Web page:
Sunday, June 22, 2014

Asiana probe should consider multiple factors

The U.S. National Transportation Safety Board (NTSB) will meet this week to announce the investigation results of a landing accident that involved an Asiana Airlines flight in San Francisco last year.

Despite the aircraft being registered in Korea, the NTSB has examined the incident as the primary investigator because the accident happened in the United States.

Early on, major domestic and foreign media focused on pilot failure as the probable cause of the accident due to insufficient information. Moreover, former NTSB chairman Deborah Hersman repeatedly indicated at hearings and press conferences that the cause of the accident would be pilot error failure.

The NTSB should investigate and conclude causes of the accident objectively based on facts. However, I started to have doubts about NTSB. As the investigation moved forward, American aircraft manufacturer Boeing and San Francisco International Airport were also found to be responsible for the crash.

The International Federation of Air Line Pilots Association (IFALPA) and Air Line Pilots Association (ALPA) criticized the NTSB for releasing information too quickly, which could lead to wrong conclusions. It said, "Accidents that occur in aviation are not the results of a single cause, but of many causes." The NTSB should have refrained from releasing statements to media, which all suggested that Asiana pilots were responsible.

Especially at the NTSB's last hearing in Washington, D.C. last December, the possibility of a design flaw in the Boeing 777 aircraft was raised. Eugene Arnold, a flight test pilot with the U.S. Federal Aviation Authority (FAA) raised questions about the proper function of the auto-throttle (similar to auto cruise function) on B777 planes.

After a series of accidents caused by a Boeing 777 aircraft's failure to maintain speed, including the Empire Airlines accident in January 2009, the Colgan Air accident in February 2009 and the Turkish Airlines accident in February 2009. In 2011, the FAA issued a statement regarding safety policy and advised Boeing to enhance the system.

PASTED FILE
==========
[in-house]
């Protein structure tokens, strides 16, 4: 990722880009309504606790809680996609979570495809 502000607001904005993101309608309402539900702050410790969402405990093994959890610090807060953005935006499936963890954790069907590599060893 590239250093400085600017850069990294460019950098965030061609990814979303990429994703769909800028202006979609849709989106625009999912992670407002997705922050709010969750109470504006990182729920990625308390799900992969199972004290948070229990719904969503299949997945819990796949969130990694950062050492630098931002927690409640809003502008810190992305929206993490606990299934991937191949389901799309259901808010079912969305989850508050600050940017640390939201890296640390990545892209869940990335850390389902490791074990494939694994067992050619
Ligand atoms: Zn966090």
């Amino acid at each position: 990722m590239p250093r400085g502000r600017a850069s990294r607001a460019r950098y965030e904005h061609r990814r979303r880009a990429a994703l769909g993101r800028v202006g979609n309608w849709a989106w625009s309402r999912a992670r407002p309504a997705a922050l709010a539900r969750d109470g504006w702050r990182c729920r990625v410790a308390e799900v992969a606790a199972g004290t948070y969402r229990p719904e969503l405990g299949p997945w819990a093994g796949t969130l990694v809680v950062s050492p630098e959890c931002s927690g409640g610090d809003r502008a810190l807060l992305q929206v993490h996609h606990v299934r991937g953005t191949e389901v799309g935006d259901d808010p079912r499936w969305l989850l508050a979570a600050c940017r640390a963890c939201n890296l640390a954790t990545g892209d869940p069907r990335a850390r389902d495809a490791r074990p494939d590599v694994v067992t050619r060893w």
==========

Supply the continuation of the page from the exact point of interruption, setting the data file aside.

The European Aviation Safety Agency (EASA) also announced that design of the Boeing's automated system maintaining speed was a major factor in the accident.

Boeing, an aircraft manufacturer a history going back 100 years, has been challenged by Airbus, which was established in 1970. The companies are now locked in fierce competition over the rapidly expanding commercial aircraft market. Airbus overtook Boeing was in sales for the first time in 2012.

Boeing's market position as well as the U.S pride could be hurt if the company is found to be responsible for the Asiana crash. So, Boeing has been keeping an eye on the NTSB's investigation over the past year.

In the past the NTSB has conducted investigations fairly and objectively. Even though the agency is part of the U.S. government, it has not been inclined to national interests and always puts great effort to prevent accidents.

But with the result of the Asiana crash investigation at hand, many are raising questions about how the NTSB has approached the inquiry.

Will it be possible for Asiana to have a fair and objective trial in the United States? I think it is unlikely.

We want only to find out the exact causes of the crash and prevent such a tragedy happening again.

The writer is professor of aeronautical science and flight operation at Cheongju University


NTSB Identification: DCA13MA120 
 Scheduled 14 CFR Part 129: Foreign operation of Asiana Airlines
Accident occurred Saturday, July 06, 2013 in San Francisco, CA
Aircraft: BOEING 777-200ER, registration: HL7742
Injuries: 3 Fatal.

This is preliminary information, subject to change, and may contain errors. Any errors in this report will be corrected when the final report has been completed. NTSB investigators traveled in support of this investigation and used data obtained from various sources to prepare this aircraft accident report.

On July 6, 2013, about 1128 pacific daylight time, Asiana Airlines flight 214, a Boeing 777-200ER, registration HL7742, impacted the sea wall and subsequently the runway during landing on runway 28L at San Francisco International Airport (SFO), San Francisco, California. Of the 4 flight crewmembers, 12 flight attendants, and 291 passengers, about 182 were transported to the hospital with injuries and 3 passengers were fatally injured. The airplane was destroyed by impact forces and postcrash fire. The regularly scheduled passenger flight was operating under the provisions of 14 Code of Federal Regulations Part 129 between Incheon International Airport, Seoul, South Korea, and SFO. Visual meteorological conditions prevailed at the time of the accident.

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